Jewish summer camps foster peace, discourage bullies

Even bullies go to summer camp.

Directors at three of California's Jewish sleep-over camps describe them as nurturing environments where every child is made to feel safe and part of a caring community. Campers, they say, generally meet the high expectations for mensch-like behavior.

But despite everyone's best intentions, camps occasionally see aggressive or exclusionary behavior, and each camp has a policy to firmly and fairly discourage bullying.

"Our mission is to create a community of living Judaism within a holistic vision of physical, spiritual and emotional safety for all," said Ruben Arquilevich, executive director of the Union of American Hebrew Congregations' (UAHC) Institutes for Living Judaism, which runs Camp Swig in Saratoga and Camp Newman in Santa Rosa.

"Our culture fosters shalom bayit," or peace in the home, he added.

However, Arquilevich as well as directors of Camp Tawonga near Yosemite National Park and Camp Ramah in Ojai said they are prepared to deal with unacceptable behavior, too. "We acknowledge that certain behaviors appear in a group setting, and there are always a handful of cases every summer," Arquilevich said.

"Although we don't believe in the concept of a 'camp bully,' at some time we all exhibit bullying behavior. We see it as an opportunity at camp to identify, respond and give the 'bully' and the other kids a lesson in how to be the best person they can be, a life lesson in conflict management that they can take home."

Ken Kramarz, executive director of Camp Tawonga, described his camp as "a place of peace."

Tawonga is a group-centered camp, where each cabin has its own identity and strong group ethic. Kramarz said each cabin has a personalized set of "10 commandments" and a cabin schedule that accommodates every camper's individual needs.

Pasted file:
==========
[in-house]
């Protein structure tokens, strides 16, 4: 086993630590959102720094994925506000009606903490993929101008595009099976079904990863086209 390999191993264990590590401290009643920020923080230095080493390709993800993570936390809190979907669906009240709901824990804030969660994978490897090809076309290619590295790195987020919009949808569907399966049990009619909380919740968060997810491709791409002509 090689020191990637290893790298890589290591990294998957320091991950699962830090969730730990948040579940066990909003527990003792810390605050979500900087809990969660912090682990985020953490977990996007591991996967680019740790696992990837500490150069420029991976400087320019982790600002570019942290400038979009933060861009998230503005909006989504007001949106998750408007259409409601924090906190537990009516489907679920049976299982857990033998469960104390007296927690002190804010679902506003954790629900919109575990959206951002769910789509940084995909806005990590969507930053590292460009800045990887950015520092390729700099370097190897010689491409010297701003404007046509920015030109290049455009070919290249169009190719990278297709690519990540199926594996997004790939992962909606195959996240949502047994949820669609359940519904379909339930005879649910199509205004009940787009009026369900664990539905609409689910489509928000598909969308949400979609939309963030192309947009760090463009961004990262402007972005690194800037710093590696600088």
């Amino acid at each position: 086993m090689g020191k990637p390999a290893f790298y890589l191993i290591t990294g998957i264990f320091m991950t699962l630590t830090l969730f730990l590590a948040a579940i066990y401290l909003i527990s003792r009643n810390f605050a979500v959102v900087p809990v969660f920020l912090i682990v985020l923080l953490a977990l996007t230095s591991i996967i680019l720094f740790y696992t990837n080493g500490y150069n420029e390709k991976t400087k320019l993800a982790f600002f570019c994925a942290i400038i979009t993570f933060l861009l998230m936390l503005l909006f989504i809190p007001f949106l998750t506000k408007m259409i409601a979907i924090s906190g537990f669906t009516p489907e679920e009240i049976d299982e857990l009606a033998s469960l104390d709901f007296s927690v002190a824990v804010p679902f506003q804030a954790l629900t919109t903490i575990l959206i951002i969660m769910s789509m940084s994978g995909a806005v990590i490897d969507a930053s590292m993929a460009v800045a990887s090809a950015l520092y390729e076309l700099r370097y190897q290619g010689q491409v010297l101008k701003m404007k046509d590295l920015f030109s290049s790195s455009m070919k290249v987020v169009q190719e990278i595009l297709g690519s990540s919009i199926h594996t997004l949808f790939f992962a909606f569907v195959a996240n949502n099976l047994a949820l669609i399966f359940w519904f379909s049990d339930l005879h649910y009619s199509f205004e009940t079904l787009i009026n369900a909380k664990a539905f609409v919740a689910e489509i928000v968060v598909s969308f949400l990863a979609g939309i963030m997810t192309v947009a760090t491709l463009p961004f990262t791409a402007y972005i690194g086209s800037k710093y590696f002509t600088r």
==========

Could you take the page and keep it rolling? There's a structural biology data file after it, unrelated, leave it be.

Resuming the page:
"The entire culture is about getting along. The counselors are with the kids continuously and focused on the children's interacting with each other," Kramarz said.

Nevertheless, "the children bring with them the templates of behavior extrinsic to the camp environment," and in the rare case where a child becomes disruptive or mean, the director will sit with him or her and create a personalized written behavior contract. The parents will be notified that the child is "on contract" and may be sent home.

"But the kids really want to be here, and when the consequence is that they are not going to be here, the behavior is likely to improve," Kramarz said.

Camp directors say expectations run high that campers will treat each other with respect, cooperation and inclusion.

Before youngsters head off to camp, parents receive handbooks that outline the rules of appropriate camper behavior. "The parents are asked in advance to engage their children in a conversation about the tone and culture the camp strives for, and they sign off that they will contribute to the environment in a positive way," Arquilevich said.

He said that inappropriate behavior might first be noticed by a counselor, or might be reported to a counselor by a camper. The counselors are trained to facilitate the kids working out the issue among themselves, within their own cabin group.

"We are careful in judging and getting the broad story. The kid in the most pain is the one exhibiting the inappropriate behavior," Arquilevich said, adding that the first step might be to ask what precipitated the behavior, followed by encouraging the cabin group to talk about it. Once they understand each other, they can work toward something positive.

In the rare case where hurtful behavior continues or even escalates, consequences ensue. Parents might be notified, and an agreement of understanding might be written up. If such a behavior contract is broken, the child could be dismissed from the group or the camp; however, such serious measures are necessary only about once every two years, Arquilevich said.

Brian Greene, executive director of Camp Ramah, said his counselors are taught to watch for inappropriately aggressive children and channel the aggression in a positive direction.

"What we really want to do is get to the 'bully,' and find out what's behind the lack of self esteem. The child wants to feel powerful and important, but can fulfill that need in better ways than pushing other kids around," Greene said. "We won't let anyone ruin anyone else's time, and won't tolerate a child hurting another child."

Greene added that he believes bullying is a bigger problem at schools than at summer camps.

"When camp is at its best, a united feeling takes over and becomes dominant. Everybody counts."

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